The presenter is ‘excited’ for his time off (Picture: BBC/Jo Charlesworth)
Chris Packham has revealed he’s taking a much-needed break from TV after feeling a bit ‘burnt out’, admitting he’s ‘so excited’ to have time off from his usual work.
Since 2009, the naturalist and nature photographer has co-presented BBC series Springwatch, as well as the sister shows Autumnwatch and Winterwatch, with the latter currently on air until Friday January 27.
He also fronted The Really Wild Show from 1986 to 1995 on CBBC, in addition to presenting various other documentaries and nature programmes.
However, the 61-year-old has now reached a point where he needs a temporary change of scenery.
Speaking in a new interview, Chris said that he wants to get ‘off the treadmill’ as he feels slightly ‘burnt out’, but jokingly stressed that he’s ‘not going to buy a Ferrari and run off with a 20-year-old’.
‘I’ve never taken three months off work. Never. I can barely sleep I am so excited. I might have to ban [partner] Charlotte [Corney] from the studio,’ he told The Mirror.
Chris has co-hosted Springwatch and its sister shows for over a decade (Picture: BBC/Jo Charlesworth)
‘I don’t want any interference or disruption, I want to get on with it. It will be good to clear my head and focus on something completely different.’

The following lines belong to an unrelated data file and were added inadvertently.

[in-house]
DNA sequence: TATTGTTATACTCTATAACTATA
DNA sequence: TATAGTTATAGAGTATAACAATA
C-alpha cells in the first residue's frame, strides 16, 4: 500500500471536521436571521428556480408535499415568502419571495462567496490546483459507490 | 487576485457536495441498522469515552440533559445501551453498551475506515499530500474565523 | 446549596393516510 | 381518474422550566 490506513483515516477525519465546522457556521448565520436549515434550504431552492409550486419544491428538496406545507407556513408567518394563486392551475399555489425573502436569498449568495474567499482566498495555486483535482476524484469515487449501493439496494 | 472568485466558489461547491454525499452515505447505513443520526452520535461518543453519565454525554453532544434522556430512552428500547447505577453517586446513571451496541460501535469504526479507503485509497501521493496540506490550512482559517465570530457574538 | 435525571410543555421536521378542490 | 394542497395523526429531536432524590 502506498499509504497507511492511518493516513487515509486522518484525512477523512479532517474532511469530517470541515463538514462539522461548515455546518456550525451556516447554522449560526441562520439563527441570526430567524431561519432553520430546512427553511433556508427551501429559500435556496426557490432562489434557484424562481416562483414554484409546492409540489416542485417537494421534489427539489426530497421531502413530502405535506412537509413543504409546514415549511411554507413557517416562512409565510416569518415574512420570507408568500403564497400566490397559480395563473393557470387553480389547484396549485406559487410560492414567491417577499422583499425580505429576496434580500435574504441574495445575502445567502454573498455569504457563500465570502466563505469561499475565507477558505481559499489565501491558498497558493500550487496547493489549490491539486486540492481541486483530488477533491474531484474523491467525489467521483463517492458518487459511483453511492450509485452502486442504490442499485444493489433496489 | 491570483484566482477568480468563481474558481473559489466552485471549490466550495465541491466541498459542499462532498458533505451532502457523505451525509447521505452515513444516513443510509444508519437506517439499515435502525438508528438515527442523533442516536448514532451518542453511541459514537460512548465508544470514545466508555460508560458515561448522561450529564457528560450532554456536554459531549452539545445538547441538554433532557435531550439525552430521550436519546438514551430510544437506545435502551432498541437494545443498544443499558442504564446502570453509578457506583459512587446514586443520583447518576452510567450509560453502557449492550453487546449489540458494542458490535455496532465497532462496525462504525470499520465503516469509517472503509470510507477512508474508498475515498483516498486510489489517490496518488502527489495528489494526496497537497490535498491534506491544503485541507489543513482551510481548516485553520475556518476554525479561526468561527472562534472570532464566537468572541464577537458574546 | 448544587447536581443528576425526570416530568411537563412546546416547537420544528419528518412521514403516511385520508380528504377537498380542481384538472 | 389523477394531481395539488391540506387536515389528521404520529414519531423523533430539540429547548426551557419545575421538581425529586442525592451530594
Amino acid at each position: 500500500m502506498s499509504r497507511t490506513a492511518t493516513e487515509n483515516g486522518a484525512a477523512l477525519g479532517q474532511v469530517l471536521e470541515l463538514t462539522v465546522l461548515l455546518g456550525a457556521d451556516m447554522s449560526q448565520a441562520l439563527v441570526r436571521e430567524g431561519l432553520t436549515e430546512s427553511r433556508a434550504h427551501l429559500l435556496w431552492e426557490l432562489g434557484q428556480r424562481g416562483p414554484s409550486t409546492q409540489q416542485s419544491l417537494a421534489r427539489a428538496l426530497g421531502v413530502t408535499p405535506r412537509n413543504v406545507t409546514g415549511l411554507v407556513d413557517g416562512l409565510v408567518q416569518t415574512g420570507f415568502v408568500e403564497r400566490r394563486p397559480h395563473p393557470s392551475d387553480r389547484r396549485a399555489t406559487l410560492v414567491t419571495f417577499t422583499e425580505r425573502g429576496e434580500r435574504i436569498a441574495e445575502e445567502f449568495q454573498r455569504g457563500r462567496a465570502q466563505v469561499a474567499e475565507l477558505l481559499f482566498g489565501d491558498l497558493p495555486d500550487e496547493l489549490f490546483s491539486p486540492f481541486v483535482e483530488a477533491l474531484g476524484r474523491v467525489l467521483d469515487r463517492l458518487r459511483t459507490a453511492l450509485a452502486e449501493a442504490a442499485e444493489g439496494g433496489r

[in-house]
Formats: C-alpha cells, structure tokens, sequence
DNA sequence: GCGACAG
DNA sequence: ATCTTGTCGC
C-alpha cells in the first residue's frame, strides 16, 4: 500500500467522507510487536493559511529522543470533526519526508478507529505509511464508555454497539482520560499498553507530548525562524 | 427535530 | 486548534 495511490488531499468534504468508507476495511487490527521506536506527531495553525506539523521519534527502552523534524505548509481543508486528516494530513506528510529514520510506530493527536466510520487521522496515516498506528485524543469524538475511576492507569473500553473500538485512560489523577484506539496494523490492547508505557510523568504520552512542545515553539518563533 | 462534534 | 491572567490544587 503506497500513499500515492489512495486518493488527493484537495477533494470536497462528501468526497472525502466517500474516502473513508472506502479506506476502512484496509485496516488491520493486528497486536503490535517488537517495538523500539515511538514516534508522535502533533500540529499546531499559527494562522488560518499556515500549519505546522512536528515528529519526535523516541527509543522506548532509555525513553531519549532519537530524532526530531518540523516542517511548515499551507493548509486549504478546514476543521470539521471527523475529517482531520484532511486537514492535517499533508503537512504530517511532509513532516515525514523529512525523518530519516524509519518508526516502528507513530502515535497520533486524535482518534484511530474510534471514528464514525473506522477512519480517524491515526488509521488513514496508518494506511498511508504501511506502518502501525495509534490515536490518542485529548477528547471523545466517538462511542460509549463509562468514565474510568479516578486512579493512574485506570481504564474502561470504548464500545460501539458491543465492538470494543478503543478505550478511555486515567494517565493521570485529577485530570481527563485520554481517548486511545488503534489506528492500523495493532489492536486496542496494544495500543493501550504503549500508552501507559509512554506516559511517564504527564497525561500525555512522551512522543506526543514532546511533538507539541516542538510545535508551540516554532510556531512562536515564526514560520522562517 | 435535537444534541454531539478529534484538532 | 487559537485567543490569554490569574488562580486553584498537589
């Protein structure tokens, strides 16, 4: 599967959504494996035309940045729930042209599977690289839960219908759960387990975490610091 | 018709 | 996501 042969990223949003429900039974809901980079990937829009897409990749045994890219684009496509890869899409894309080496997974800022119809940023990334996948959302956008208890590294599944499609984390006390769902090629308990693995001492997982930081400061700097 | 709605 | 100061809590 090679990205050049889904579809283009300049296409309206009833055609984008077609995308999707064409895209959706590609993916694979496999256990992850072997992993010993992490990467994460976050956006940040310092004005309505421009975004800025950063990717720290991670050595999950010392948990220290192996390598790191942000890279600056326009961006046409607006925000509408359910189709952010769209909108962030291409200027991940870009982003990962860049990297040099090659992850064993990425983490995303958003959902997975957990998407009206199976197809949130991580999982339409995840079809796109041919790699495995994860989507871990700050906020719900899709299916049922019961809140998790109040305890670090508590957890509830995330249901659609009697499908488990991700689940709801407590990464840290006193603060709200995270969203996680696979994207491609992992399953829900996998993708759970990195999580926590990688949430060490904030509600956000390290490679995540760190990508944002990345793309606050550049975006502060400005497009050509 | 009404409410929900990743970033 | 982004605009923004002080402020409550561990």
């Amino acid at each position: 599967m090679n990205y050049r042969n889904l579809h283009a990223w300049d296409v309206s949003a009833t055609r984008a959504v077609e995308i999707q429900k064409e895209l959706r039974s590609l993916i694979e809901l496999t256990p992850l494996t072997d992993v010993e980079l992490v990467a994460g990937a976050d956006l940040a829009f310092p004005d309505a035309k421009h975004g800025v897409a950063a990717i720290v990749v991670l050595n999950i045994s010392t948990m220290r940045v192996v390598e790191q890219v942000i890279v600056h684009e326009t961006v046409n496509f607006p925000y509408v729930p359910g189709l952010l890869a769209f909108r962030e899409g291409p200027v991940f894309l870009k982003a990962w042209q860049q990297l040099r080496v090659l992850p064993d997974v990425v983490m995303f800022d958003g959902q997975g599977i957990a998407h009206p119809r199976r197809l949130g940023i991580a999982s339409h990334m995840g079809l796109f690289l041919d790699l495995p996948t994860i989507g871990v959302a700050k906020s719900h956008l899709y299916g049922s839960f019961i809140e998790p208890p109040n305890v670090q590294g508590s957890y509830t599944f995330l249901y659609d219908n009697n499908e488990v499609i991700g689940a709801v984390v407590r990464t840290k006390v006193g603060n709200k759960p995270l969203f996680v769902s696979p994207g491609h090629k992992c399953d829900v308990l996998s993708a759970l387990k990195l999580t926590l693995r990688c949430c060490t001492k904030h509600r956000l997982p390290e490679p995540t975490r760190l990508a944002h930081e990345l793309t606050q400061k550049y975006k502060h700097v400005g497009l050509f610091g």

With that in mind, Chris shared that he’s going to be pursuing his passion for sculpture in the meantime, using his time away from TV to create sculptures of animals including birds, snakes and humpback whales.
The TV presenter added that his poodles Sid and Nancy will keep him company, and he’ll make sure to get an electric blanket and create a ‘big nest of old duvets’ to keep them warm, as the studio will be so cold.
He, on the other hand, will be wrapping up in a Puffa jacket in his studio.
Last year, Chris caused a stir with the release of a poo-themed calendar, which was literally full of pictures of animals’ excrement.
He explained at the time that poo is ‘packed full of interesting aromas and masses of important stuff that cutting-edge science needs to better understand and help conserve so many species’.
Winterwatch is airing from Tuesday January 24 until Friday January 27 at 8pm on BBC Two and BBC iPlayer.
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